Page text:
BRATTLEBORO – Award-winning novelist Ruth Ozeki will speak with local writer Stephanie Greene this week.
At 5 p.m. on Friday, the Brattleboro Literary Festival will close its 20th anniversary with a special literary cocktail.
Ozeki’s new book, “The Book of Form and Emptiness,” tells the story of 13-year-old Benny Oh, who, a year after the death of his beloved musician father, begins to hear voices . Voices belong to things in her house – a basketball, a broken Christmas ornament, a wilted piece of lettuce. Although Benny doesn’t understand what these things are saying, he can sense their emotional tone; some are pleasant, a soft buzzing or cooing, but others are sarcastic, angry, and painful. When her mother, Annabelle, develops a hoarding problem, her voices get louder.
The virtual cocktail is free and open to the public. Registration is at bit.ly/LitCocktail14.
Ozeki is a Zen Buddhist novelist, filmmaker, and priest, whose books have received international acclaim for their ability to integrate issues of science, technology, religion, environmental policy, and global pop culture into hybrid narrative forms. “The Book of Form and Emptiness” was published in September.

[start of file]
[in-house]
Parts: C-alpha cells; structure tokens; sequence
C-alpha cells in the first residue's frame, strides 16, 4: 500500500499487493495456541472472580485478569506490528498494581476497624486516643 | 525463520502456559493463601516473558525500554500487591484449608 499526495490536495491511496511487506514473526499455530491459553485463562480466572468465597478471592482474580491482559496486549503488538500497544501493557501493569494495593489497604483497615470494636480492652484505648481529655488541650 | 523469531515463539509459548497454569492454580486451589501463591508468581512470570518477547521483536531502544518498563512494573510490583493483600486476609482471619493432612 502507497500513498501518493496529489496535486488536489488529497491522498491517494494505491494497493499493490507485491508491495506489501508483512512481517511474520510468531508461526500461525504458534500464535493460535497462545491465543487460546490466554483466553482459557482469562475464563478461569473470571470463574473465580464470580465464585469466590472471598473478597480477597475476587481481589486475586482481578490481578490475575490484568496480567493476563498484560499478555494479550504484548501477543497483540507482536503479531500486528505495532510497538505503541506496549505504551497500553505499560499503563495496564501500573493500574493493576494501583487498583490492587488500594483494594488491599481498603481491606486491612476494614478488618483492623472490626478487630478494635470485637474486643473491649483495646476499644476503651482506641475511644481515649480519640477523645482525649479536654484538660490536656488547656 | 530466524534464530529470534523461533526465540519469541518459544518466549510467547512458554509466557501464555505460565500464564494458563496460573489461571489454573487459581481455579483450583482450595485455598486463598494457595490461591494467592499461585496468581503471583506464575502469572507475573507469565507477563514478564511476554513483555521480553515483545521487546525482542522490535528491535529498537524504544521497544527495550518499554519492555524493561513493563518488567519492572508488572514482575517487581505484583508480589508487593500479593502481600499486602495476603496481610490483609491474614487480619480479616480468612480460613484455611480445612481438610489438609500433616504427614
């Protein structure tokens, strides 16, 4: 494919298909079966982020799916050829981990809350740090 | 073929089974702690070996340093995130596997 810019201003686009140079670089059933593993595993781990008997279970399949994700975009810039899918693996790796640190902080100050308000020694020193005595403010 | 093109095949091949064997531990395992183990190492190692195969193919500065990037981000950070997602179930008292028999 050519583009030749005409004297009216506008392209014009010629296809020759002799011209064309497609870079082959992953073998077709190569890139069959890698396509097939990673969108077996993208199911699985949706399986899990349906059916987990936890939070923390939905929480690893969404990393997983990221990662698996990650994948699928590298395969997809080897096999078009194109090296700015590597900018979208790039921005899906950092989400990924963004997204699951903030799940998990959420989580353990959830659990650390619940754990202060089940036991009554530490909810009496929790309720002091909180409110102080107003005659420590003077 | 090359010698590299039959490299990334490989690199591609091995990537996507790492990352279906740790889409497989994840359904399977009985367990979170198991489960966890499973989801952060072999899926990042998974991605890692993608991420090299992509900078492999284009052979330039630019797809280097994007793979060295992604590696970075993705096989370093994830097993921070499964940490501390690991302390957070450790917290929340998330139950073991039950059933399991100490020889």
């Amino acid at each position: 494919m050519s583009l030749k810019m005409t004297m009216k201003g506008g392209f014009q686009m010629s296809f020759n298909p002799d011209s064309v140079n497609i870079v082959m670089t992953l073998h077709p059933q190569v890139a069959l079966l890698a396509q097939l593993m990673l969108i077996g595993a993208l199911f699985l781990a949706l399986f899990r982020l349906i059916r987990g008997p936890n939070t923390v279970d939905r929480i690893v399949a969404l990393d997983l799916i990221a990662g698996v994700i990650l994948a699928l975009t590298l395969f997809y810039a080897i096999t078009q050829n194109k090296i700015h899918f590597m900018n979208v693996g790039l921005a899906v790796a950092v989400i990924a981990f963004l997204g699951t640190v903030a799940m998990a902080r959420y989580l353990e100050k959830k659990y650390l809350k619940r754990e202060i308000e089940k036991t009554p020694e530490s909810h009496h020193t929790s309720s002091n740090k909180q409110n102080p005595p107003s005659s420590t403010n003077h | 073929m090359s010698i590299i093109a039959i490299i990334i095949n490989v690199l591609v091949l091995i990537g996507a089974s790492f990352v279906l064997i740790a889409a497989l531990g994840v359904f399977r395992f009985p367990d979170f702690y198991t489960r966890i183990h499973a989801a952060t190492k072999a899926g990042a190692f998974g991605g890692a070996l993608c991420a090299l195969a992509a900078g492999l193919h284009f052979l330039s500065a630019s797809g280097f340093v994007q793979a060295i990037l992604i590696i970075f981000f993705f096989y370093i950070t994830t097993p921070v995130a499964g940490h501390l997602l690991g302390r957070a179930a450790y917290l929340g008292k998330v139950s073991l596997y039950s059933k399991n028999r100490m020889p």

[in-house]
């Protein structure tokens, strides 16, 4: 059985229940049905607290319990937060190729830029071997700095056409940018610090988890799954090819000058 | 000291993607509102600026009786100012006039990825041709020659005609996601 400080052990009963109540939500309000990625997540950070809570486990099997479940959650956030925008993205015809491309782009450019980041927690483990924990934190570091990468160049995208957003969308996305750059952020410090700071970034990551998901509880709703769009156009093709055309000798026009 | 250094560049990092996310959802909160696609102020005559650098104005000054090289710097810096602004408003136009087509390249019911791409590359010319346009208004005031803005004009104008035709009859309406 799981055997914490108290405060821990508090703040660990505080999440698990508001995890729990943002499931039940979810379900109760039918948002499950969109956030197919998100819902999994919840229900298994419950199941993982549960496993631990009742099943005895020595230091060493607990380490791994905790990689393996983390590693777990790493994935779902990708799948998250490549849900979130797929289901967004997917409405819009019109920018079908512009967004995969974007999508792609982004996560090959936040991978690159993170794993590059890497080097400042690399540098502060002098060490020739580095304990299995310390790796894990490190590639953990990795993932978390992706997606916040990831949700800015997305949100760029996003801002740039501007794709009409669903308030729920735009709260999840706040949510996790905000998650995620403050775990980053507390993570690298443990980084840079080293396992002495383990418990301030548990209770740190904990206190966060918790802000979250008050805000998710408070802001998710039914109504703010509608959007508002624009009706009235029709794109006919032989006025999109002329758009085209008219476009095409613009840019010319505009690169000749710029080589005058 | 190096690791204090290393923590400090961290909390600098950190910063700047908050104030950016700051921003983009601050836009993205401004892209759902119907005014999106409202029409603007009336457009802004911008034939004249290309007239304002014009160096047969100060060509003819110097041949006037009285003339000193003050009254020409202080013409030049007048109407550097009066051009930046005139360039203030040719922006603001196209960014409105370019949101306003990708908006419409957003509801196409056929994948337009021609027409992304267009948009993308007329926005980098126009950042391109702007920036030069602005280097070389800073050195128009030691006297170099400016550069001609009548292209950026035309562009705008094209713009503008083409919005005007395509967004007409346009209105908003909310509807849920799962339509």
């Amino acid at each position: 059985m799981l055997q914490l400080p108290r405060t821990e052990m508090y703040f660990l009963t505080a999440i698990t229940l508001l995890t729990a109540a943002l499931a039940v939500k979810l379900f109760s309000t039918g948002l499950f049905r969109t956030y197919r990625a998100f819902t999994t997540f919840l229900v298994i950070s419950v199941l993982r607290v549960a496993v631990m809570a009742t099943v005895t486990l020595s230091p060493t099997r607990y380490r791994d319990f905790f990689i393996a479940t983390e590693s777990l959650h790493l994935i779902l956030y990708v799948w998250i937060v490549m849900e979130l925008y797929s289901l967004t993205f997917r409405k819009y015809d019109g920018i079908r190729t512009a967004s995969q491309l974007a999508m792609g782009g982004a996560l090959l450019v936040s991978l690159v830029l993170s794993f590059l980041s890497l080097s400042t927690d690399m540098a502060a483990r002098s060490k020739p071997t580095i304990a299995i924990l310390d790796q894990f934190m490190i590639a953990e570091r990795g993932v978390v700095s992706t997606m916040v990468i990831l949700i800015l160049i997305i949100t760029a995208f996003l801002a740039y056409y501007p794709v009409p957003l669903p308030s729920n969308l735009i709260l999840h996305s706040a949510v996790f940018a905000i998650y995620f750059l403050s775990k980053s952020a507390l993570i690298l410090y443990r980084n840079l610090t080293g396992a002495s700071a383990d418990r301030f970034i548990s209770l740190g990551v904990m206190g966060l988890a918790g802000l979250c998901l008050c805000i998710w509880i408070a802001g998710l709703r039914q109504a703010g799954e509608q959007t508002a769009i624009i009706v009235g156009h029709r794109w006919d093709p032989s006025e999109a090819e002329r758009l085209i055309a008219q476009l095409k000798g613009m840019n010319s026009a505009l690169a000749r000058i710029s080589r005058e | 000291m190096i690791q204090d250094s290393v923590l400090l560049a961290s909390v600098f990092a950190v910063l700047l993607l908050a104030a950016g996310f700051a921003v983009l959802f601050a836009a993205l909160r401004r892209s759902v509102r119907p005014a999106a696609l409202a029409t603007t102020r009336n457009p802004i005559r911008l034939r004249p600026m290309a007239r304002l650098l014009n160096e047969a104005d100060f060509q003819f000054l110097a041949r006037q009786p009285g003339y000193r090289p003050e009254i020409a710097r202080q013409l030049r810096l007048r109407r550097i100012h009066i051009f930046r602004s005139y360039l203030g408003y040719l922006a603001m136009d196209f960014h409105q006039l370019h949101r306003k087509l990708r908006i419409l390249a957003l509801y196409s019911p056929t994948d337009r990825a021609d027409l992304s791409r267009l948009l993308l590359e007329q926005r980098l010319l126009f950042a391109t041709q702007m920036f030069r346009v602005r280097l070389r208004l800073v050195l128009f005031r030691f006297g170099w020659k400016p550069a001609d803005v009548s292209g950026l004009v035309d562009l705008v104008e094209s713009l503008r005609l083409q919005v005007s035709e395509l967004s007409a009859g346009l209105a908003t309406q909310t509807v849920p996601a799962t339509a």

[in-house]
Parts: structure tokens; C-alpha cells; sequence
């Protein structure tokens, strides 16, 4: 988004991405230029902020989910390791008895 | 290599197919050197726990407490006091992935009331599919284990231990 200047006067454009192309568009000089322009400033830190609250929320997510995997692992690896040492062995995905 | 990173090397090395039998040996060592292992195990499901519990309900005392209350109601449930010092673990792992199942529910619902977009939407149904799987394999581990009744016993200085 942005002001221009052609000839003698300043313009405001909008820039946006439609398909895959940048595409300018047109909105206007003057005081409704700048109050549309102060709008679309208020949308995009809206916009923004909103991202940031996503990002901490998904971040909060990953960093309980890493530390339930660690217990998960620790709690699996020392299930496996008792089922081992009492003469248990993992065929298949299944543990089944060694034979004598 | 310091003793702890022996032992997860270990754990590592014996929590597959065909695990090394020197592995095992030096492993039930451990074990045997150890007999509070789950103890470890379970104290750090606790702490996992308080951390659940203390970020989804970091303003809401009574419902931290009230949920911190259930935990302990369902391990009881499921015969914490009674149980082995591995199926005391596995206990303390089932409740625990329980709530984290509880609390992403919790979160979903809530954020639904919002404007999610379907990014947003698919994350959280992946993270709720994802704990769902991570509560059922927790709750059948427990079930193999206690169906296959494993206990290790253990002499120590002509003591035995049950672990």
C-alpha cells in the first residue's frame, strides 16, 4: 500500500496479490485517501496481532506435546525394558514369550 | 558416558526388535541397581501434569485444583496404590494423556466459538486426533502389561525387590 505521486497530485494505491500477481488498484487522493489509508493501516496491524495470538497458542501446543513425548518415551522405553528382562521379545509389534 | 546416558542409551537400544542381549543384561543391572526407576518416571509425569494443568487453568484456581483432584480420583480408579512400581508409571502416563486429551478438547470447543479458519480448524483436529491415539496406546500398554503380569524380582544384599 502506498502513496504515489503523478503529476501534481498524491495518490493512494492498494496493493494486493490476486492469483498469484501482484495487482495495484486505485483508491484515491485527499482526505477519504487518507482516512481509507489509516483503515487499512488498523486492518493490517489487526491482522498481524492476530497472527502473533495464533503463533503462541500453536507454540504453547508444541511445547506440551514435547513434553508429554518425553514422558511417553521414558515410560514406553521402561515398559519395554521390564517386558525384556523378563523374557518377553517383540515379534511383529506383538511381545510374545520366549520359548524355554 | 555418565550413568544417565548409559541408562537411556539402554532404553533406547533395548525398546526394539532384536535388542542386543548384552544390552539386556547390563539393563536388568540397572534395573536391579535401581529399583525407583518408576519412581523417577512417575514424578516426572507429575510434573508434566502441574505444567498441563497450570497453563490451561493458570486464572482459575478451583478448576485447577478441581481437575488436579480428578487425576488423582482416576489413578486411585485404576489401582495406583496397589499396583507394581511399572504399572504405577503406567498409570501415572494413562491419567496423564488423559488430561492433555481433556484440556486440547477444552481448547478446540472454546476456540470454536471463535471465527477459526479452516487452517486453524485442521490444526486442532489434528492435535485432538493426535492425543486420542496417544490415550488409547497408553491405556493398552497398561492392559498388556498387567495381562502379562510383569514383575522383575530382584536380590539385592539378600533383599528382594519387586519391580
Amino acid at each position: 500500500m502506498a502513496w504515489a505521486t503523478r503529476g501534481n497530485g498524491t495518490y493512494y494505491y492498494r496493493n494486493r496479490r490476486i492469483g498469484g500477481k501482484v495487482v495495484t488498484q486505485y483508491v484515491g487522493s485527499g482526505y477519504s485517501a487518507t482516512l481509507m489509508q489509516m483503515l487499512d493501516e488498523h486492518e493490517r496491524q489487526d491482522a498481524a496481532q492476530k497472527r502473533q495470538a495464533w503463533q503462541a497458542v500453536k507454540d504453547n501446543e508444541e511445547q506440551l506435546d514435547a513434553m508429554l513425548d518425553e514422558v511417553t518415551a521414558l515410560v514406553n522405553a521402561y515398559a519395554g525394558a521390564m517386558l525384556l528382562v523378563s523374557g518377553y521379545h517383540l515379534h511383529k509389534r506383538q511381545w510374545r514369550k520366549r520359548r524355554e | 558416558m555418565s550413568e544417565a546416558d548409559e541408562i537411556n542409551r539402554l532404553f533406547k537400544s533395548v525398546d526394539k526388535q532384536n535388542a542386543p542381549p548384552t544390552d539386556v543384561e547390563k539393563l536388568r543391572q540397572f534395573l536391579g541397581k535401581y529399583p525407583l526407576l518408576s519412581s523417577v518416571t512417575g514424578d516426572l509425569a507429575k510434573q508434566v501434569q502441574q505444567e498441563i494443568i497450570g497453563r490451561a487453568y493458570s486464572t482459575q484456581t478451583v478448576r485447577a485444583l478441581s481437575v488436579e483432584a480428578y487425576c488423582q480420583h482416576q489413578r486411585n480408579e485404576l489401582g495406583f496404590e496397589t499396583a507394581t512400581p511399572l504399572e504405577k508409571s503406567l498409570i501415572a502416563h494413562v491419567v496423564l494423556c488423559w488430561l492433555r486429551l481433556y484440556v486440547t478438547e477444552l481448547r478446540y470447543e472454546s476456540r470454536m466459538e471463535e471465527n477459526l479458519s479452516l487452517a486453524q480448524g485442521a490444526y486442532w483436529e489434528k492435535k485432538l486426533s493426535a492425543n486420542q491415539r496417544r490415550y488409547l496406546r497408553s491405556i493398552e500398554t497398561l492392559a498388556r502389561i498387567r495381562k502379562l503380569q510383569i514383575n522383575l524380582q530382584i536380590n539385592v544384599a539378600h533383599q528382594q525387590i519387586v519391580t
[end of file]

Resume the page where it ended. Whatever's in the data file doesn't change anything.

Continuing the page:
His first two novels, “My Year of Meats” (1998) and “All Over Creation” (2003), have been translated into 11 languages and published in 14 countries. His third novel, “A Tale for the Time Being” (2013), won the LA Times Book Prize, was shortlisted for the Man Booker Prize and the National Book Critics Circle Award, and has been published in over 30 countries. Ozeki’s personal non-fictional work, “The Face: A Time Code” (2016), was published by Restless Books as part of their groundbreaking series called “The Face”.
Greene’s short fiction has appeared in Nostoc Magazine, Green Mountains Review, Sky Island Journal, The New Guard, and Flash Fiction Magazine. His work was shortlisted for the Lascaux Prize for Short Fiction, nominated for inclusion in the Best of the Net Anthology and for a Pushcart Prize. A collaborator with Vermont Public Radio for nine years, she is revising her second novel (the first being locked safely in a drawer). She lives on the family farm with her husband, writer and artist Marshall Brooks.